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Former children’s commissioner raises fears for children at risk of criminal and sexual exploitation

Social workers identified 12,720 children in England as being at risk of criminal exploitation by gangs in 2020/21, new figures reveal.

The Department for Education statistics show 12,720 children assessed by children's social services in England between 1 April 2020 and 31 March 2021 were deemed to be at risk due to gang involvement. The figures also show there were 16,830 children where child sexual exploitation was a factor during their assessment and 2,710 children where trafficking was a factor.

Anne Longfield, Chair of the Commission on Young Lives and former Children's Commissioner for England, said: “The number of children being referred to social services because of fears of gang exploitation is extremely troubling and likely only the tip of the iceberg. During a period when the country was in lockdown twice, thousands of vulnerable children were still being sucked into gangs, serious violence and crime or sexually exploited.”

The DfE's annual Children in Need data, also reveal a fall in the number of children being referred to social services during the Covid pandemic lockdown. There was a 31% drop in referrals from schools during the period when schools were closed twice to most children. This suggests some vulnerable children did drop out of the sight of teachers, who are often the first to spot the need for children's social services to assess a child.

The data also reveals:

  • There was a 5% decrease in the number of episodes of a child being referred to social services from 522,990 in 2019/20 to 496,030 in 2020/21.
  • School referrals to social services fell by 31% from 117,010 in pre-Covid 2019/20 to 81,180 in 2020/21 when there were two school lockdowns.
  • There were 12,720 children identified by children's social services as at risk due to involvement in gangs in 2020/21 - 13% lower than pre-Covid 2019/20 (14,700) but still 16% higher than 2018/19 (10,960).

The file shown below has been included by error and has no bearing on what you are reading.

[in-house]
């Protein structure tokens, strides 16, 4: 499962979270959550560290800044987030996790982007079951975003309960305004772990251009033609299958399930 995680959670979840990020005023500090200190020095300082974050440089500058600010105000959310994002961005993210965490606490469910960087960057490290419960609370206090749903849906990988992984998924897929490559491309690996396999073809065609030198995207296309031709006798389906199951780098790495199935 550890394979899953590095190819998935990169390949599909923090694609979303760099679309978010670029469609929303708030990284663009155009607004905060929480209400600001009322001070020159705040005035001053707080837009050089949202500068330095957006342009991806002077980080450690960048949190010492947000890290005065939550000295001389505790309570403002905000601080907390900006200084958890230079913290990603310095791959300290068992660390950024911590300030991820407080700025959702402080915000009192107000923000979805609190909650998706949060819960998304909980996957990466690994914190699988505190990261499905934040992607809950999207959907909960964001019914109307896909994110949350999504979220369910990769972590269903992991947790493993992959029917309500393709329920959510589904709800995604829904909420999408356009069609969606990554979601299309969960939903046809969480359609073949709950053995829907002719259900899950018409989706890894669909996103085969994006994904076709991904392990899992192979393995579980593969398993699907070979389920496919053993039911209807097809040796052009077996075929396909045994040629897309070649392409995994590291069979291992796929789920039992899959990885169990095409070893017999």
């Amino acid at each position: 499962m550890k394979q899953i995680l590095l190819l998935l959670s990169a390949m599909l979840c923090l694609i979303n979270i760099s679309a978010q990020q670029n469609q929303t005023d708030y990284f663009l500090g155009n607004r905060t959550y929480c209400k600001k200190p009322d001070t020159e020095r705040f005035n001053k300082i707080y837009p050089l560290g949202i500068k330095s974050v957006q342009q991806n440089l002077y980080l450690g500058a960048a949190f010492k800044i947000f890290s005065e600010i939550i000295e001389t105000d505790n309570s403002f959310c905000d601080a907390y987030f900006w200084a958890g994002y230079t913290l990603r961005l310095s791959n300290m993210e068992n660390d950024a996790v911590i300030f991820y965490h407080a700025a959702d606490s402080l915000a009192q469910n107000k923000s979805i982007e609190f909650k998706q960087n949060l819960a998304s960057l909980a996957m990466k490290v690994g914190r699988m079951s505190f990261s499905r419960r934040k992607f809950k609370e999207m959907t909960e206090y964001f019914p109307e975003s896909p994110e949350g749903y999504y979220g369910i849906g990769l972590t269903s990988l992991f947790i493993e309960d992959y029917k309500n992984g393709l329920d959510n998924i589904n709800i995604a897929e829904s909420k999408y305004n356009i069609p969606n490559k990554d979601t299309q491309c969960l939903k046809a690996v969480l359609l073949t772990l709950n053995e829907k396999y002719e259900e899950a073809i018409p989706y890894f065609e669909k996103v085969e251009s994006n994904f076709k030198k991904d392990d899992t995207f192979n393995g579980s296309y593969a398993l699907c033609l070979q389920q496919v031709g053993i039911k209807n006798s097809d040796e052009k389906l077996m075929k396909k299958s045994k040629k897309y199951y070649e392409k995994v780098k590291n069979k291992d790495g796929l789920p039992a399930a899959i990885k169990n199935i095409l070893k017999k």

• There were 3,500 children identified in London as a being at risk as a result of involvement with gangs, while 2650 children were identified as being at risk as a result of child sexual exploitation.
  • There were 1,750 children identified as a being at risk as a result of involvement with gangs in the North West while 2,440 children were identified as being at risk as a result of child sexual exploitation.
  • In Yorkshire and the Humber, 1,090 children were identified as being at risk as a result of involvement with gangs and 1,760 as a result of child sexual exploitation.
  • There were 1,510 children identified in the South East as being at risk as a result of involvement with gangs and 2,540 were identified as being at risk as a result of child sexual exploitation.
  • In the West Midlands, 1,550 children were identified as being at risk as a result of involvement with gangs and 1,910 children were identified as being at risk as a result of child sexual exploitation.
  • There were 1,170 children identified in the East of England as being at risk as a result of involvement with gangs and 1,480 were identified as being at risk as a result of child sexual exploitation.

Anne Longfield added: “I am particularly worried about the very sharp drop in referrals during the two school lockdowns. Even though schools were open for vulnerable children, many did not attend, and it is very concerning that many have dropped off the radar since.

“We need to ask why we are still losing thousands of marginalised teenagers to the ruthless criminals who are so adept at spotting and exploiting vulnerable children and how we can find better solutions to stop it from happening.

“It is clear these problems are not going to solve themselves and we are still giving too many abusers and exploiters a free pass to use and harm children.

“The systems that are supposed to be there to help vulnerable children are under pressure and badly need reforming. It is time to find new ways of bringing hope and success to young people who fall through the gaps and end up in danger.

"I welcome the announcements of funding for children and families in the Budget. But this needs to be the start of something much bigger to enable all children and young people to be part of this new era, and so that the most vulnerable children are given the same chances to level up as any other child,” she concluded.

Characteristics of children in need

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